President of World Football governing body, FIFA, Joseph Blatter has eulogised the Super Eagles Head Coach, Stephen Keshi who led the Nigerian team to the 2013 Africa Cup of Nations triumph in South Africa recently.
In a letter dated 14th February and addressed directly to the Nigeria Football Federation, Mr. Blatter stated, "Please convey my warmest wishes to all of the players, the technical and medical staff, and in particular to Stephen Keshi - only the second man to lift the trophy as both captain and national team coach.
Stephen is a great example to other African associations of what they can achieve through long-term planning and employing local coaches, and I commend your appointment. I would also like to extend special greetings and thanks to the Nigeria fans present at the final, whose support not only willed their team on to victory but also lit up the match as a spectacle."
FIFA awards third goal-line technology licence
Also on Monday FIFA said that it had handed out a third licence for revolutionary goal-line technology (GLT), as football's governing body seeks to have a system in place in time for next year's World Cup finals in Brazil.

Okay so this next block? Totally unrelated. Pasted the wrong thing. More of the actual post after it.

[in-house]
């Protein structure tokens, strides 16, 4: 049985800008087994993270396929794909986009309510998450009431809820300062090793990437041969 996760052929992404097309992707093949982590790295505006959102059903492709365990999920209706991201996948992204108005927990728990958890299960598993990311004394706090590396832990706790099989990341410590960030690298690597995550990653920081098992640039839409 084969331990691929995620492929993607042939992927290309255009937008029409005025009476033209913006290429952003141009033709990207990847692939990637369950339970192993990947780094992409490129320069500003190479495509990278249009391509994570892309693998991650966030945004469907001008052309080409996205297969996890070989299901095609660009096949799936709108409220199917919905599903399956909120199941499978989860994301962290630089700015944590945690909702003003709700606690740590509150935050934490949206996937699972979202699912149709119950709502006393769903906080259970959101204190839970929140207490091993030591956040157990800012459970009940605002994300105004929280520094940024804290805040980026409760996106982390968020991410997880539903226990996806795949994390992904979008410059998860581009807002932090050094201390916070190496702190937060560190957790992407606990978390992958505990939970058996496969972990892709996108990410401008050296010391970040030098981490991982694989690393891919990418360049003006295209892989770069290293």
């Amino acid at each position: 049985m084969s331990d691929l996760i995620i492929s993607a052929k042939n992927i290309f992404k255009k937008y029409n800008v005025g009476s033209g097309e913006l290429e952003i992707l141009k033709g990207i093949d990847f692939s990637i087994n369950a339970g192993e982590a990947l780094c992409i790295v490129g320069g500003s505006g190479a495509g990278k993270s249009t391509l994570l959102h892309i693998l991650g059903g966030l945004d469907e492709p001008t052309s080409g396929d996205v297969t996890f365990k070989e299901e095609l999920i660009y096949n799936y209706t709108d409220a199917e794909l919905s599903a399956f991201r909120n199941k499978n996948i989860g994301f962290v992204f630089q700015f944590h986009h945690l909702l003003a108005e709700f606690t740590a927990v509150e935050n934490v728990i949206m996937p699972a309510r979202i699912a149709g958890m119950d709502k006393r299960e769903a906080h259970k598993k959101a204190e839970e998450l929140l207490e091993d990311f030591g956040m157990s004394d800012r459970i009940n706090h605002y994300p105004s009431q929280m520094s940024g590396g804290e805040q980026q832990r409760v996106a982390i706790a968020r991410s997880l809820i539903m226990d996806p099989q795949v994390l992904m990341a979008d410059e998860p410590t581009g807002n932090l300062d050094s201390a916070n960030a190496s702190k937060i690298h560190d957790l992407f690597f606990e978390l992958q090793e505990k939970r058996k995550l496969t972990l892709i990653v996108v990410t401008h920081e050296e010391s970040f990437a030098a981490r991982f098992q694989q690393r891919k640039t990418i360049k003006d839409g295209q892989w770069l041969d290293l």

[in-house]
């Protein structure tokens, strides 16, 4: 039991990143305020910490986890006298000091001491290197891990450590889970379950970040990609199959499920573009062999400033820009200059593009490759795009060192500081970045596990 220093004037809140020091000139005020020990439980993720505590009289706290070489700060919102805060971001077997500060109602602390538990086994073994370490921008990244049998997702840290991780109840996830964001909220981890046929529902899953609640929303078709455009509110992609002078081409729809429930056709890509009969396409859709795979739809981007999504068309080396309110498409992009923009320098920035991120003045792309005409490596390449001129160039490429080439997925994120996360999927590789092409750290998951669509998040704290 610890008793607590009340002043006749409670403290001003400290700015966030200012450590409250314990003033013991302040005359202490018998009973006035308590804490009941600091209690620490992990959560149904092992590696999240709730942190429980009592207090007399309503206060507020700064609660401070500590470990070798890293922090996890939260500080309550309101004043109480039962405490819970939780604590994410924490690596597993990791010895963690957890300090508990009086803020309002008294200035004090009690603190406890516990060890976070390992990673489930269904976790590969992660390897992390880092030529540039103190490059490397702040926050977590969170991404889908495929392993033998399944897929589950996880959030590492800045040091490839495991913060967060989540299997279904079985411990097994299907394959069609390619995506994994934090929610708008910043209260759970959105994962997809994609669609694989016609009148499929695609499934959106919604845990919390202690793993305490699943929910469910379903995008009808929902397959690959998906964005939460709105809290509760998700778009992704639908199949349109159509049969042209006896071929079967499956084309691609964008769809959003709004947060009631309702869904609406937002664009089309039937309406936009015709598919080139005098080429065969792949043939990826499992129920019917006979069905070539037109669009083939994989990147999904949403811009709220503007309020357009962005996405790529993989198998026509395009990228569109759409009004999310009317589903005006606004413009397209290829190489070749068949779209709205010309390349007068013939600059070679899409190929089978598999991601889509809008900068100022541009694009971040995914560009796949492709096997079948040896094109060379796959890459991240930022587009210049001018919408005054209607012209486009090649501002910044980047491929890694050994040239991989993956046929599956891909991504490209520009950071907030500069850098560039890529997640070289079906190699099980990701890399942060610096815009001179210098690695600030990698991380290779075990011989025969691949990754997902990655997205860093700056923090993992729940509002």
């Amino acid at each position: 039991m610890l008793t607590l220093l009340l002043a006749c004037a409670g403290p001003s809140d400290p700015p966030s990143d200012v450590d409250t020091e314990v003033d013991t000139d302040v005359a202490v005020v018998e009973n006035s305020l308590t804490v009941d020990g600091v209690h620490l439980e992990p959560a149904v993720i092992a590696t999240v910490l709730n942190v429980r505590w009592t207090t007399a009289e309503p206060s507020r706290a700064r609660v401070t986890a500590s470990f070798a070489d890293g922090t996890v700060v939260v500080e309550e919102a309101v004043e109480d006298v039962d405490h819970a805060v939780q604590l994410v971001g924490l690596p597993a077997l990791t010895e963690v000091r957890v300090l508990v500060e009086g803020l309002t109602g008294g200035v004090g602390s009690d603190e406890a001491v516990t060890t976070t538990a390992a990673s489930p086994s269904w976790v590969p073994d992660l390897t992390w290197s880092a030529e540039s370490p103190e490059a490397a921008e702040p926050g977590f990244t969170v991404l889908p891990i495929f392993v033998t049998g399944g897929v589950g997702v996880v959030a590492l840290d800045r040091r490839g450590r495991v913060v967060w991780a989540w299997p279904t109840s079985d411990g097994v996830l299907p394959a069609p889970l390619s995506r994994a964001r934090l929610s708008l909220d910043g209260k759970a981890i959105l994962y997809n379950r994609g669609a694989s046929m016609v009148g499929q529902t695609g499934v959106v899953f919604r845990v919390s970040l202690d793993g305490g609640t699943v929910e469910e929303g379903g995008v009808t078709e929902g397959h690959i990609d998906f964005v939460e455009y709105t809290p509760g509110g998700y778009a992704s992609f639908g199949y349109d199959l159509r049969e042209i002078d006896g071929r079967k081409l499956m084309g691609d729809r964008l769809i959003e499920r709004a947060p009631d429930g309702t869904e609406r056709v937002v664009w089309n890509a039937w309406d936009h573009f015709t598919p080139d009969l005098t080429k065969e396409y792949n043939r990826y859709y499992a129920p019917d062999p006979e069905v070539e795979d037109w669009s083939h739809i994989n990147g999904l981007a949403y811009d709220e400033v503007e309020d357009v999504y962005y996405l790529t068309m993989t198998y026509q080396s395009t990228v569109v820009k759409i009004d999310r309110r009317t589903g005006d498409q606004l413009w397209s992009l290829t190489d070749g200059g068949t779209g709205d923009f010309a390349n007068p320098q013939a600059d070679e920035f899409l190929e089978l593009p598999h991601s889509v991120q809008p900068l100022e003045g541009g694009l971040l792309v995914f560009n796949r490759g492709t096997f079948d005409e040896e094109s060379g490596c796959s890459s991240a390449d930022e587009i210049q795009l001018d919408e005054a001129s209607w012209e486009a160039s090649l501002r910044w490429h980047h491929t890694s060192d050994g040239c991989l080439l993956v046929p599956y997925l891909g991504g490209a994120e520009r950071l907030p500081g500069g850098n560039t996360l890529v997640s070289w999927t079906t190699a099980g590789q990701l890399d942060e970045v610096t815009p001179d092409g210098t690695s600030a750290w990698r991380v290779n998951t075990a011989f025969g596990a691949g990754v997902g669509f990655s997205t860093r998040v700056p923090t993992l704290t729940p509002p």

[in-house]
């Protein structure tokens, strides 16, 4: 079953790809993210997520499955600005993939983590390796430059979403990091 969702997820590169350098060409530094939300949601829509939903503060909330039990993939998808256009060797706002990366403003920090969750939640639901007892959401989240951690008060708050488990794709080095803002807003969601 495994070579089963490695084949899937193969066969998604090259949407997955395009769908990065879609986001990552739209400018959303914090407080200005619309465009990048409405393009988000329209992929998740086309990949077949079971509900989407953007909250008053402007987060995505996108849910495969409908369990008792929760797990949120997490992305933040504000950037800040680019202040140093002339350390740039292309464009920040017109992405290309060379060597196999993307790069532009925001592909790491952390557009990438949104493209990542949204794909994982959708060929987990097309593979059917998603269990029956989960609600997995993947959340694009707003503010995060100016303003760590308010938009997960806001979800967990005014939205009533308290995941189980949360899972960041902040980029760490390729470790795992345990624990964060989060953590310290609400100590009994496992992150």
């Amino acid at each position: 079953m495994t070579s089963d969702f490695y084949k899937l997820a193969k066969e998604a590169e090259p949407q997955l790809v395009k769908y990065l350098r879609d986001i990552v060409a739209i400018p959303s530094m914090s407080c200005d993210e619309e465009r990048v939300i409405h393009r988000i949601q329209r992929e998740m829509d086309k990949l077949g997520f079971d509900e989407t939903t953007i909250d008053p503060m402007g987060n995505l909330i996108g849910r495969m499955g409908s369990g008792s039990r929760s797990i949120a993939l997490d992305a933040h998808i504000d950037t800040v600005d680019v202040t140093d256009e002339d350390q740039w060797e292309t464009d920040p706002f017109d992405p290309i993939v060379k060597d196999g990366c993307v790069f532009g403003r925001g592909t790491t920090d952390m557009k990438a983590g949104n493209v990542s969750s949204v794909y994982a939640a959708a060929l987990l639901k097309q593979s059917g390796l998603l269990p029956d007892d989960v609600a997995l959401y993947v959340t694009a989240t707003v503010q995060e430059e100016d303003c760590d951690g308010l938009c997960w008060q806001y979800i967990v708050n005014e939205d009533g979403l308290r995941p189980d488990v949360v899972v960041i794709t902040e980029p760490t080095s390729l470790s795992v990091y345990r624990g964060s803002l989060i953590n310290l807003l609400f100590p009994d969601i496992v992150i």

FIFA has put the system out to tender and earlier this month announced that two providers -- Goalref of Germany and Britain's Hawkeye -- had already been licensed under its Quality Programme for GLT.
The organisation has now picked German company Cairos as the winner of a third licence as part of efforts to reduce controversial refereeing decisions.
Goalref, which works by using magnetic sensors to determine whether the ball crossed the line, and Hawkeye, which uses a number of cameras, both had successful trials and were deployed at the Club World Cup in Japan in December.
Cairos creates a magnetic field behind the goal-line. Sensors in the ball then send information on its position to receivers, which in turn transmit a message in a fraction of a second to the referee to indicate whether a goal has been scored.
One or more successful GLT systems will be in use for the Confederations Cup in Brazil in June. A final decision on which technology will be used will be taken in April.
FIFA president Sepp Blatter has pushed for goal-line technology ever since he watched Frank Lampard denied a legitimate goal in England's defeat by Germany in the 2010 World Cup.